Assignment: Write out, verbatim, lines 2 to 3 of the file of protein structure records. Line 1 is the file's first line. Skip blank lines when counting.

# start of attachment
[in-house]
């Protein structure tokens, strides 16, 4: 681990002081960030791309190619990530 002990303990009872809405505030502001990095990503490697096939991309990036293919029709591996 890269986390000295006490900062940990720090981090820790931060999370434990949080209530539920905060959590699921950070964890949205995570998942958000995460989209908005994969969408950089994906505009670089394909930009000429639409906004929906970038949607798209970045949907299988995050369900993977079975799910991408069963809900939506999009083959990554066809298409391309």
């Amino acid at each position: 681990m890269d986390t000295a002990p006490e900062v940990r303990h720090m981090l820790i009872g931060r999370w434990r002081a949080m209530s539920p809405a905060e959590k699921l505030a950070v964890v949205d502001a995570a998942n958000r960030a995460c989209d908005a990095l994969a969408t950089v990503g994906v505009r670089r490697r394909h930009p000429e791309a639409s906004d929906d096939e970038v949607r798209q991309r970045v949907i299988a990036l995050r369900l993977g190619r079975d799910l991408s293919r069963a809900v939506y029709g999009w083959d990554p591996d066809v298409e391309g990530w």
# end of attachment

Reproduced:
């Protein structure tokens, strides 16, 4: 681990002081960030791309190619990530 002990303990009872809405505030502001990095990503490697096939991309990036293919029709591996 890269986390000295006490900062940990720090981090820790931060999370434990949080209530539920905060959590699921950070964890949205995570998942958000995460989209908005994969969408950089994906505009670089394909930009000429639409906004929906970038949607798209970045949907299988995050369900993977079975799910991408069963809900939506999009083959990554066809298409391309």
């Amino acid at each position: 681990m890269d986390t000295a002990p006490e900062v940990r303990h720090m981090l820790i009872g931060r999370w434990r002081a949080m209530s539920p809405a905060e959590k699921l505030a950070v964890v949205d502001a995570a998942n958000r960030a995460c989209d908005a990095l994969a969408t950089v990503g994906v505009r670089r490697r394909h930009p000429e791309a639409s906004d929906d096939e970038v949607r798209q991309r970045v949907i299988a990036l995050r369900l993977g190619r079975d799910l991408s293919r069963a809900v939506y029709g999009w083959d990554p591996d066809v298409e391309g990530w």